11. Many Decades ago – Pre Kennedy Center and Shady Grove Music Fair (who remembers that?) I was heavily involved in high school theatre and worked part time for Ben Lust Theatrical Supply Company. I participated in every aspect of theater EXCEPT acting (I can’t stand makeup). On the income of a Saturday soda jerk at Peoples Drug Stores I was able to attend every single professional production in this town. As a result I became addicted to theatre. When my mother bought me my first subscription to the Arena, the box office tried to talk her out of buying it – they couldn’t believe a high school student would actually want to go to the theatre.

    When the time came to go to college, I had two alternatives: Science and Engineering or Theatre. I decided to study science and engineering (in the days of slide rules). I told myself that if I flunked out, I could always come back to DC and major in theatre under Father Hartke. Well, I never flunked out, so since then I have been limited to being a “professional audience member”

    Once I was no longer constrained by non-theatre loving wives, I have dedicated myself to being one of the “usual suspects” at TicketPlace and PWYC performances.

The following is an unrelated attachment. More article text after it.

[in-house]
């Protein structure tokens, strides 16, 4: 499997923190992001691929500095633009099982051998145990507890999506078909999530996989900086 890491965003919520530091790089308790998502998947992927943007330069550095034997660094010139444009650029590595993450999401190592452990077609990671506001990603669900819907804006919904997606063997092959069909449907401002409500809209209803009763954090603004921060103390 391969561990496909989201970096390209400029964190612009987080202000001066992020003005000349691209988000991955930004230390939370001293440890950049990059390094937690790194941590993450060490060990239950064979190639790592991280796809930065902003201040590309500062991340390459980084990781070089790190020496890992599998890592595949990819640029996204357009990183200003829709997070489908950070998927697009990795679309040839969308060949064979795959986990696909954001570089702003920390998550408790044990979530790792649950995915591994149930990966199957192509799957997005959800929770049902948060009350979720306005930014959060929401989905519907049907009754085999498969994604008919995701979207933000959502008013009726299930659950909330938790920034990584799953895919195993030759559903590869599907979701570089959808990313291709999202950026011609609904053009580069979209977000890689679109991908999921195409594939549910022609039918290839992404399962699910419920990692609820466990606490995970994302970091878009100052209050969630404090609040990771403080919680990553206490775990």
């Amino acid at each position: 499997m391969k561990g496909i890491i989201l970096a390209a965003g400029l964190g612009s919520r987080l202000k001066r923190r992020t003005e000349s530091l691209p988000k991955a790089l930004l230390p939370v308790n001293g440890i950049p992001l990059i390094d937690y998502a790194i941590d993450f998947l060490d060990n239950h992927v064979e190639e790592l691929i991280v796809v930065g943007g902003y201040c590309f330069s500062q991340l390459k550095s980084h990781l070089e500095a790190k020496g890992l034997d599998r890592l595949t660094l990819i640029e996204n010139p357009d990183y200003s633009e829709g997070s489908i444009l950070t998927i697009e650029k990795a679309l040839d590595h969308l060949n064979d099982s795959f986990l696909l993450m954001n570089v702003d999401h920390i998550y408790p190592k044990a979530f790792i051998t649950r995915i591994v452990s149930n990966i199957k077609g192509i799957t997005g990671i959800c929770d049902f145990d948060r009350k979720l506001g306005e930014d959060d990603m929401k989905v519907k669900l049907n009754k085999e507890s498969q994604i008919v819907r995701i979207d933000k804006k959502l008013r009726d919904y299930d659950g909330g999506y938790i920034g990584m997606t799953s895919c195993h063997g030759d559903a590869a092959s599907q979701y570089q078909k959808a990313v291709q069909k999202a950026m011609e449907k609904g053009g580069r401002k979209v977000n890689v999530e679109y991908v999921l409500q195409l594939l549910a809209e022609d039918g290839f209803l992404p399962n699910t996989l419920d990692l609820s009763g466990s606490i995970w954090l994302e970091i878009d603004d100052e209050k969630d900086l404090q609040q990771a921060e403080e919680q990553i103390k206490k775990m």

12. Well, it seems like we have a mix of performers and audience, both of which are critical elements to keeping live theater going. I hope that some lurkers are inspired to see more theater or to encourage others to feel the true power of live theater. As much as I love movies, it just isn’t nearly as gripping and powerful to me as live theater.

    And I did not list my upcoming theater in my first post. For the rest of this month we will be seeing PGLT’s STEEL MAGNOLIAS, Toby’s JOSEPH AND THE AMAZING TECHNICOLOR DREAMCOAT, ImaginationStage’s LOOKING FOR ROBERTO CLEMENTE and our Signature subscription’s to THE HAPPY TIME and THE VISIT.

  13. As a kid, our family could only afford the 55 cent Sunday matinees in the top balcony. But, it was amazing to see famous stars in fabulous New York productions–without amplification. Theater appreciation started early.

    In Washington, we’re particularly impressed by the richness of the theatre scene. Drama, comedy, musicals, Shakespeare, world premiers, traditional, and cutting edge. This variety is constantly stimulating. Also, there is an intimacy in most of the theaters here which allows you to experience the acting in a way that makes movies seem flat and distant.